Once introduced in Oregon, infections can be hard to control due to the presence of ubiquitous hosts, favorable environmental conditions, the pathogen life cycle and lack of funding for disease management. Oregon’s wet climate promotes easy dispersal of the pathogen from hosts via rainy weather events. Natural spread of spores can be up to 3–4 miles each year.
Long-distance transport occurs via the movement of infected nursery stock or infested soil. Once transported, P. ramorum is capable of long-term survival in plant material and soil, further complicating disease control.
Emergence of EU1
The emergence of the EU1 clonal lineage in Curry County prompted the formation of the Task Force on Sudden Oak Death. Stakeholders, including state and federal agencies, local tribes and industry associations, are working to identify ways to prevent the spread of SOD and mitigate the potential negative economic and environmental impacts.
The EU1 and NA1 clones are of opposite sex. Thus, the possibility exists that sexual populations could establish. Sexual reproduction can increase the risk of a pathogen being more aggressive by allowing faster adaptation to crops and fungicides.
Why is SOD in Curry County a risk to growers statewide?
P. ramorum can potentially spread anywhere in Oregon where tanoak or other susceptible hosts, such as Oregon myrtlewood or rhododendron, are located.
The spread of P. ramorum through forests could put Oregon nurseries at risk. It has been shown that introductions from nurseries to forests, and nurseries to nurseries, can occur. These occurrences suggest that introductions from forests to nurseries are also possible, although such an occurrence has yet to be documented in Oregon.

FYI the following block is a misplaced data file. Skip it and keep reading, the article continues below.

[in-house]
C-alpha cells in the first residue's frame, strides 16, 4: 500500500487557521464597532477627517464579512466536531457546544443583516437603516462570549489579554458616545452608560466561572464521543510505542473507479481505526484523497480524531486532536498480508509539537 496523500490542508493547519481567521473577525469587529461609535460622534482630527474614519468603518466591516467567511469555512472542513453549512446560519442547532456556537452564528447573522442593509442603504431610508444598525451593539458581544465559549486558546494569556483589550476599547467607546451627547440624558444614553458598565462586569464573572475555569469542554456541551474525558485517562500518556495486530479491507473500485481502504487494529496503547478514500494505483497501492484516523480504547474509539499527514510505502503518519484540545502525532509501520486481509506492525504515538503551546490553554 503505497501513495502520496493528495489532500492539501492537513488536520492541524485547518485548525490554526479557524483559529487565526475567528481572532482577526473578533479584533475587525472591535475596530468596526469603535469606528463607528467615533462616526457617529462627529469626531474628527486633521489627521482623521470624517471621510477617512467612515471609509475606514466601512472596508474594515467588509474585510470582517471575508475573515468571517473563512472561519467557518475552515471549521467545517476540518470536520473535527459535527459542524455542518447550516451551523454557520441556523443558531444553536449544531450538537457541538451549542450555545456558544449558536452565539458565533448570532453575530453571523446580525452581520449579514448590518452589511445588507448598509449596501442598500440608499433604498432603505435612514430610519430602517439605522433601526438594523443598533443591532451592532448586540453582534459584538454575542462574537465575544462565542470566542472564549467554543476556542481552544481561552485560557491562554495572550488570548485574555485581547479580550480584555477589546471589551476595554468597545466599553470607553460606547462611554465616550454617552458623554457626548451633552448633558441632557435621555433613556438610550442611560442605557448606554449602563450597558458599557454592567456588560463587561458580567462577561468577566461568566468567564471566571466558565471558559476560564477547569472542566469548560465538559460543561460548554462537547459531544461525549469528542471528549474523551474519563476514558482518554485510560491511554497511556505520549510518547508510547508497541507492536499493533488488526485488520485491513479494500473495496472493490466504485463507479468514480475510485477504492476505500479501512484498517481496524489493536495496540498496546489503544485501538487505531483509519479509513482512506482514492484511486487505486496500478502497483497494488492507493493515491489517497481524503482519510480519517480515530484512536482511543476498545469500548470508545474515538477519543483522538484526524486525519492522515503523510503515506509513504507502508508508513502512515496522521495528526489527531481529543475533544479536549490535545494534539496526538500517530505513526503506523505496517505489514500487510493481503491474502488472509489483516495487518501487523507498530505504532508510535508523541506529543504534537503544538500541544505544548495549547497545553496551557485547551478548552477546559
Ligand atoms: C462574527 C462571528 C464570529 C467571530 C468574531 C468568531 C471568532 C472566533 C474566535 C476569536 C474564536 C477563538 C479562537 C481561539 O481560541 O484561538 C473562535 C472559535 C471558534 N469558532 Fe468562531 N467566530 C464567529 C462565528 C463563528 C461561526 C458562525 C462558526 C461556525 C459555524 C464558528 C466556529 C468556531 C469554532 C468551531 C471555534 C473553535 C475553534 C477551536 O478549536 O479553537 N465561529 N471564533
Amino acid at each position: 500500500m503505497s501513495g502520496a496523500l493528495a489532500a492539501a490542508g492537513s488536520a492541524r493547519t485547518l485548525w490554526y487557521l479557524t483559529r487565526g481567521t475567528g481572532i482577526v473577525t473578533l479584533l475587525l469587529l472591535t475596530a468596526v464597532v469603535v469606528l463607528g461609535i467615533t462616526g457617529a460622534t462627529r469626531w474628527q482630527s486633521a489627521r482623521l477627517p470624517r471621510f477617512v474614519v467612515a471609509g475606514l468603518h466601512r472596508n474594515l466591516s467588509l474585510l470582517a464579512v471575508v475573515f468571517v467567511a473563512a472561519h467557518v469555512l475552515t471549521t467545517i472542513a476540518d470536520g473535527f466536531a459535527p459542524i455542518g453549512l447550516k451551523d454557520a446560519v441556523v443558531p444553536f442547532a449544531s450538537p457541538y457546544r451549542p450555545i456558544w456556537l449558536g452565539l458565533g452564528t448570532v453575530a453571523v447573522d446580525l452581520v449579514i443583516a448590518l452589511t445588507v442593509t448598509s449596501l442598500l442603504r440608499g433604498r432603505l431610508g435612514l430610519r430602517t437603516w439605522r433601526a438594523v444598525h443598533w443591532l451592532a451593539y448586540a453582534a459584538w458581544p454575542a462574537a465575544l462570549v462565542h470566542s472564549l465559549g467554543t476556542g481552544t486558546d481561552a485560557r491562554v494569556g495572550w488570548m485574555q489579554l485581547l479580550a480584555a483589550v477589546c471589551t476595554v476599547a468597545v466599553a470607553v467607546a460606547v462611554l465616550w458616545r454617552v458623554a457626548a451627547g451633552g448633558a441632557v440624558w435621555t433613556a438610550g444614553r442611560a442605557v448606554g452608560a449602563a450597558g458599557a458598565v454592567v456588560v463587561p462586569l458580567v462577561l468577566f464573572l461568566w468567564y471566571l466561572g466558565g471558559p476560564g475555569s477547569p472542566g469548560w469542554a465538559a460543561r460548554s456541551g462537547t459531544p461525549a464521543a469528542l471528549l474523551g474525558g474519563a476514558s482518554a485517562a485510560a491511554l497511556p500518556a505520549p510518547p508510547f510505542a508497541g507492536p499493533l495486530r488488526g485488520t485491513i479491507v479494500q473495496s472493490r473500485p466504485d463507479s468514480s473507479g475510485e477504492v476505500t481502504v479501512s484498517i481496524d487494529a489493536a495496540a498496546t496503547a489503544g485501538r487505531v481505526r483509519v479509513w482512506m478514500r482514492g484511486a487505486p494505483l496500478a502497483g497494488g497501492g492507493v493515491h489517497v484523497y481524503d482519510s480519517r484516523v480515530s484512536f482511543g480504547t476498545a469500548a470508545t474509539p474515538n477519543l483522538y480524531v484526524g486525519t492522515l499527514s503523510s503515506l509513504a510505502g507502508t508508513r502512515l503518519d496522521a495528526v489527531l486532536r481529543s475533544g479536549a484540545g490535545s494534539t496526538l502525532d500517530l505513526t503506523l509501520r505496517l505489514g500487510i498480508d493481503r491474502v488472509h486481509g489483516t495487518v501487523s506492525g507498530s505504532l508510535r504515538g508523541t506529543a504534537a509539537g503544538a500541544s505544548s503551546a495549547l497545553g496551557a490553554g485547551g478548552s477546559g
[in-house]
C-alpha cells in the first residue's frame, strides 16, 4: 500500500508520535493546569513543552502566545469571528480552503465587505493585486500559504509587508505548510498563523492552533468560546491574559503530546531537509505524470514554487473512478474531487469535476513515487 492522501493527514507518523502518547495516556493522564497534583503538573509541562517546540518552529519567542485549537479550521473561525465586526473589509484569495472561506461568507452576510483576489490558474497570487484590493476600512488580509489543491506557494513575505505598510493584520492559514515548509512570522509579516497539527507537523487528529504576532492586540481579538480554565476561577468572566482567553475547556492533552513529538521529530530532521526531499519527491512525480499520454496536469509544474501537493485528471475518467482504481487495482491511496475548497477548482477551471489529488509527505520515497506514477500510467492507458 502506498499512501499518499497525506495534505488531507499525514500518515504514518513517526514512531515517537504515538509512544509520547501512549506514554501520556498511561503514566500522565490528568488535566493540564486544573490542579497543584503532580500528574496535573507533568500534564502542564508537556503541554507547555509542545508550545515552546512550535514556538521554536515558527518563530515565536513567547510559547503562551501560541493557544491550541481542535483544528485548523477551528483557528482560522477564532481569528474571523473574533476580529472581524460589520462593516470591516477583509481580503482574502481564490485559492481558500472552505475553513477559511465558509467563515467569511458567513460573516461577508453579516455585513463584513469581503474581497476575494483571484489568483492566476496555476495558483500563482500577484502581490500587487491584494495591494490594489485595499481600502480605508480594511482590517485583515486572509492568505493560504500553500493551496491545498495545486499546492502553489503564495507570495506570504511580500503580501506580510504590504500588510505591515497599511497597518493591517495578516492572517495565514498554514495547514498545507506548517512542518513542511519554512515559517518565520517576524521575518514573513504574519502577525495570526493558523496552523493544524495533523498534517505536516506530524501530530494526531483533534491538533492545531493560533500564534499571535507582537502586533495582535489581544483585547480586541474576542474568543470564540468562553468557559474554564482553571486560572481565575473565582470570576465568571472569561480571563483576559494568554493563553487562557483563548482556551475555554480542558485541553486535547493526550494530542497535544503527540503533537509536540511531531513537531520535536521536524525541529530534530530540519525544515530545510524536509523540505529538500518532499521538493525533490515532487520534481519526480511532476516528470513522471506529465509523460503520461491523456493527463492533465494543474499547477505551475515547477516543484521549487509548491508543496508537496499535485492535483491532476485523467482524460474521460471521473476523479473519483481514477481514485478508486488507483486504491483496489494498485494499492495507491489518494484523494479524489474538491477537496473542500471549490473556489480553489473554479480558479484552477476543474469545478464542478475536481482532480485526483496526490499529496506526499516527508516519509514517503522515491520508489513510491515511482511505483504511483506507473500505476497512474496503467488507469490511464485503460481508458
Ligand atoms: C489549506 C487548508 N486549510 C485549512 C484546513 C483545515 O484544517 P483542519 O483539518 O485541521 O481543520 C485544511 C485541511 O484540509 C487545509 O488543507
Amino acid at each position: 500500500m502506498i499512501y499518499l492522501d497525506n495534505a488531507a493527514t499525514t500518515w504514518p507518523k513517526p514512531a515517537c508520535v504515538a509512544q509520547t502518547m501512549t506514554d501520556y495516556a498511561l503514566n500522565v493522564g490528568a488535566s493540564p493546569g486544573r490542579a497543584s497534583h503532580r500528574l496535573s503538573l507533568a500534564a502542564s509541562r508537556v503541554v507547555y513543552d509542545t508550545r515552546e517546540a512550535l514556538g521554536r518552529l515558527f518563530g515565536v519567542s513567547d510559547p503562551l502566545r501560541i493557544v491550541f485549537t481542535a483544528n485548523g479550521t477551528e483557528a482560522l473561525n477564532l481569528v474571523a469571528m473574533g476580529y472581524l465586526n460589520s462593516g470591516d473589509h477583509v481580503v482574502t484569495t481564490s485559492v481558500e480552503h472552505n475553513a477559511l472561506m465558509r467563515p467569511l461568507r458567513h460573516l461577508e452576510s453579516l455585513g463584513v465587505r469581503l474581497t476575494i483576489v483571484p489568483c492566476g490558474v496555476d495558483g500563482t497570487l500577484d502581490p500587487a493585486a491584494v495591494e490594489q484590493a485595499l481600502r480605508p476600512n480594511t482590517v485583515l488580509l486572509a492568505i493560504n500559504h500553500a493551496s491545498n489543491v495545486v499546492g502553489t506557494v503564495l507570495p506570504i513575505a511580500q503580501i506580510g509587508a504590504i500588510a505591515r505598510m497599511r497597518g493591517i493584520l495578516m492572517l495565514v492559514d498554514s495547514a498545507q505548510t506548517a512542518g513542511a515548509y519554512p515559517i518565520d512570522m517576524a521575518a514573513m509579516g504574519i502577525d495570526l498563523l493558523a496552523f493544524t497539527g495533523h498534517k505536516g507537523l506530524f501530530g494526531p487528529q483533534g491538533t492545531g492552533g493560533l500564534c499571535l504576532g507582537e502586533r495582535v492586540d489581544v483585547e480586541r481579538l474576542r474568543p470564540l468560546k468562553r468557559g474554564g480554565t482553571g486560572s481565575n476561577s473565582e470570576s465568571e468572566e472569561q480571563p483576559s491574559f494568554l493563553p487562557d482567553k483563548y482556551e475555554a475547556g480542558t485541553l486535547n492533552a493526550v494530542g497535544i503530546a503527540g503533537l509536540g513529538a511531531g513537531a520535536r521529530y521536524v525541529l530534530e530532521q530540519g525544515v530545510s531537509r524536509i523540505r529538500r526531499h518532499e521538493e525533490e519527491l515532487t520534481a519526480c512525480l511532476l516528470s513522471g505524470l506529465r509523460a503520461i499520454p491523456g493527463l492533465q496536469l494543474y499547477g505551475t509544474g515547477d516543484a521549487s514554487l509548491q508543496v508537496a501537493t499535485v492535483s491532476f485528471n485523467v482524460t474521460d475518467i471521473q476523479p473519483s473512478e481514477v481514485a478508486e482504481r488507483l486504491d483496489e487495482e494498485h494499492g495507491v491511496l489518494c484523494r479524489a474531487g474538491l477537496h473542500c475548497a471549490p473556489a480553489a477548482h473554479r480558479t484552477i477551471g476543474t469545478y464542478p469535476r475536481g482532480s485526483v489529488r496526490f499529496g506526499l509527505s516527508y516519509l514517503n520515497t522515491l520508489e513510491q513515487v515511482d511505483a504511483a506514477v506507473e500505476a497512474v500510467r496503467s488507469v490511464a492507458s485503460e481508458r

What are the consequences for Oregon’s forests?
The strategy addressing the spread of SOD in Oregon has transitioned from one of eradication to one of slowing the disease’s spread. Despite faster spread in recent years, the disease is still limited to Curry County where forest activities, such as timber harvest and the collection of special forest products, have been affected in previously infested SOD areas and areas within the quarantine.
Additional required safeguarding measures during harvest operations, such as log washing and making sure soil and plant debris stay on site, have had a large impact on timber harvest. If SOD spreads outside of the current quarantine boundaries, the next quarantine expansion would encompass all of Curry County.
The implications of a larger SOD quarantine would further elevate economic losses and could reduce market access and sales for Oregon growers. Impediments to the export of logs and lily bulbs from Curry County have recently been encountered. This risk to domestic and international trade could extend to other forest and agricultural commodities if the quarantine boundary increased.
Sarah Navarro is a forest pathologist with the Oregon Department of Forestry.
Melissa A. Lujan is Grower Assisted Inspection Program and SOD coordinator with the Oregon Department of Agriculture.
Gary L. Mcaninch is Nursery and Christmas Tree Program Manager with the Oregon Department of Agriculture.
Ellen Goheen is Western Area regional contact for Sudden Oak Death with the USDA Forest Service.
Meredith M. Larsen is Horticultural Crops Research Biological Science Technician with the Horticultural Crops Research Laboratory, USDA ARS.
Niklaus J. Grunwald is Research Plant Pathologist with the Horticultural Crops Research Laboratory, USDA ARS.
Valerie Fieland is a research associate with the Department of Botany and Plant Pathology at Oregon State University.
Javier F. Tabima is a graduate student in the Department of Botany and Plant Pathology at Oregon State University.
Jared LeBoldus is an assistant professor in the Department of Botany and Plant Pathology and Department of Forest Engineering Resources and Management at Oregon State University.